Hola, Bangalore. It's time to make your annual road trip to Whitefield, and book your table at Windmills for their fantastic Mexican Food Festival, which ends tomorrow - July 7th.
Given my immense trust in Windmills for their curation of music, food and customer experience in general, I decided to treat myself to a Mexican food experience, with ingredients brought in from the land of the Aztecs.
What Chef Mandaar Sukhtankar and Chef Jaideep Kanungoe have created for this food extravaganza is delightful, and promises to take you through an authentic culinary tour of Mexico. Excerpts from an interview with the two chefs:
What kind of research went into this food festival?
Chef Mandaar: When we think of Mexican food, it's always limited to nachos, enchiladas and burritos. We had an opportunity and knowhow to execute a proper Mexican festival. Baloo, one of our chefs, worked in Texas and had 12 years of experience working with authentic Mexican restaurants. We generally have a lot of trials and try out new dishes on a daily basis. Baloo and I started the trials in March, and our CEO Ajay Nagarajan, who used to stay in Texas, was our chief taster to tell if it's going the Mexican way or the Tex-Mex way, since there's a big difference between the two. We spent three months doing the trials, research, procuring the ingredients etc. The biggest challenge was getting the right ingredients, which was a struggle but we managed.
What were some of the special Mexican ingredients you procured?
Chef Jaideep: At Windmills, if we offer an experience, we have to do it right. It has to be authentic and we have to feel proud to showcase it to our guests. Now, the basis of good Mexican food is the quality of the ingredients. You can't substitute them, as many Mexican restaurants do. So we imported them from the US and Mexico.
All the chilis used have unique flavours, and they provide layers to the food. So we got chilis like Guajillo, Ancho, Pasilla, Chipotle and Mulato straight from Mexico. From the flour used to make tortillas and tamales to the dried avocado leaves for the salad, we imported whatever we could.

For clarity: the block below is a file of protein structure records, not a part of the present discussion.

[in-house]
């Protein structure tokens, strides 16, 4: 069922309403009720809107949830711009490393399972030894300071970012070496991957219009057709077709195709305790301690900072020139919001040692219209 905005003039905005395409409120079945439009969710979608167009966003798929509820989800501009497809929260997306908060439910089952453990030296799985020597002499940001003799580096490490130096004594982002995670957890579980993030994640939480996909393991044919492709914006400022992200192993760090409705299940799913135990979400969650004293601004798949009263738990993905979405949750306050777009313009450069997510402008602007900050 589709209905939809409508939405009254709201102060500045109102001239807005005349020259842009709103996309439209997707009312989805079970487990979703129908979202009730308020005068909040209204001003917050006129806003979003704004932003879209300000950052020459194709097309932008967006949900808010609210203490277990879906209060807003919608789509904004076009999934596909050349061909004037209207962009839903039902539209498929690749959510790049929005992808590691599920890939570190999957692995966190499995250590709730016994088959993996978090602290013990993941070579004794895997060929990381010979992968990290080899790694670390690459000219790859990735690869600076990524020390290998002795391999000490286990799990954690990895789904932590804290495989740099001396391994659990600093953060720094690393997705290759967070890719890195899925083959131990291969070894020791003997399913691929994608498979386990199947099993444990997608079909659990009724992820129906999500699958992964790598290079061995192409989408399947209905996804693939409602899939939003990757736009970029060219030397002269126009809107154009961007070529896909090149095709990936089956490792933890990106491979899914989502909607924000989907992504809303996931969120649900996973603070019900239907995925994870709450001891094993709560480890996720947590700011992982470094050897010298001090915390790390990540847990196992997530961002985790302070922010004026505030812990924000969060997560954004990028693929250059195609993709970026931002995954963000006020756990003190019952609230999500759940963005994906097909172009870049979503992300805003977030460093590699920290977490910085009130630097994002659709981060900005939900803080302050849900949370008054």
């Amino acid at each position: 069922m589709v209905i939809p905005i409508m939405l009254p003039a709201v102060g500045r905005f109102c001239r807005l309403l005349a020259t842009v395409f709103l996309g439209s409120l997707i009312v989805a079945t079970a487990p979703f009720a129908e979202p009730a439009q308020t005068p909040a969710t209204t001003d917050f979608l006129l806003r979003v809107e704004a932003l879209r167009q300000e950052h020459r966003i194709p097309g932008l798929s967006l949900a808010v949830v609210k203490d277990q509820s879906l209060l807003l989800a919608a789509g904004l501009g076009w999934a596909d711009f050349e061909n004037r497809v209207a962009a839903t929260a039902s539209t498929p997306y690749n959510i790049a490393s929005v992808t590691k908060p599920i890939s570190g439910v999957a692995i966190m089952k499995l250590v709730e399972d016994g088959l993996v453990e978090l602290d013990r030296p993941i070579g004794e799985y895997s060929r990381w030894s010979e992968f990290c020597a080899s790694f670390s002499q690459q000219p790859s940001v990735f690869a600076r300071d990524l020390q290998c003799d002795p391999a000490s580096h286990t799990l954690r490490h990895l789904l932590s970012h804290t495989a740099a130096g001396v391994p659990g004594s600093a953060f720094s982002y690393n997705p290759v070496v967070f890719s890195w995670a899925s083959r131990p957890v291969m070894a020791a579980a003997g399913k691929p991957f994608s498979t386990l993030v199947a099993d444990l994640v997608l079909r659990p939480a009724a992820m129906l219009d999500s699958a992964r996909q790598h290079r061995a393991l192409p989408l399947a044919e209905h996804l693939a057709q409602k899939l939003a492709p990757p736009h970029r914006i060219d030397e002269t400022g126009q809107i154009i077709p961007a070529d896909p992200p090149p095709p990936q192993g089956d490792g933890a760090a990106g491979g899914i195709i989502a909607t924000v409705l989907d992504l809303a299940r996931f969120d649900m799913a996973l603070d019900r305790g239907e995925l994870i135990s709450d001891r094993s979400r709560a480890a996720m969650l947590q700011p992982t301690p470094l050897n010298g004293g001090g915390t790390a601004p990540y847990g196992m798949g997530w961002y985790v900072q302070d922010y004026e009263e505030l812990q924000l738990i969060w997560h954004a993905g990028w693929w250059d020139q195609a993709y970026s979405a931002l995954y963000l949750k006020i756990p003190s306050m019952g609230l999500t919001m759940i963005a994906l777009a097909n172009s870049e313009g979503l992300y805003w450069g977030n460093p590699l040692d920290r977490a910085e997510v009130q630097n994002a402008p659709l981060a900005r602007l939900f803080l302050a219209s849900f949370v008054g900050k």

If you go to Latin America, there are about 10,000 varieties of corn available. So for our taquitos, we got the heirloom organic variety called Masa Azul or ‘flour of blue corn’. The corn husk that we roll the tamale in and steam it in was also from Mexico. That was a stretch for us, but when you make a tamale - the soul of Mexican street food - you just have to do it right. We've sourced ingredients like our avocados locally because importing the more buttery varieties from Mexico would be difficult.
Chef Mandaar: Some of these dishes are truly fabulous, and we are trying to figure out how to source the ingredients easily to include them in our menu beyond the nachos. I brought some of the ingredients myself while travelling to Mexico, some were brought by a friend, others were bought online. If we can establish a supplier who can get these consistently, we'll surely add these dishes to our regular menu.
What are some of the dishes you'd recommend to customers?
Chef Mandaar: For vegetarians, the Tacos de Frijoles with refried beans, pepper strips, red cabbage, and salsa rojo is nice. You must try the Hongos en Trufa Enchilada, with wild mushroom, shallots, arbol chilli oil, queso fresco, and salsa enchilada, which stands out from regular enchiladas. The Chille Rellenos with Charred poblano, baby spinach, raisin, queso de casa, and salsa ranchero is also delicious with a rich sauce. The Arepas de Oaxaca - the sweet corn cakes with shimeji mushroom, sun dried tomato, and crispy baby kale - is interesting as well.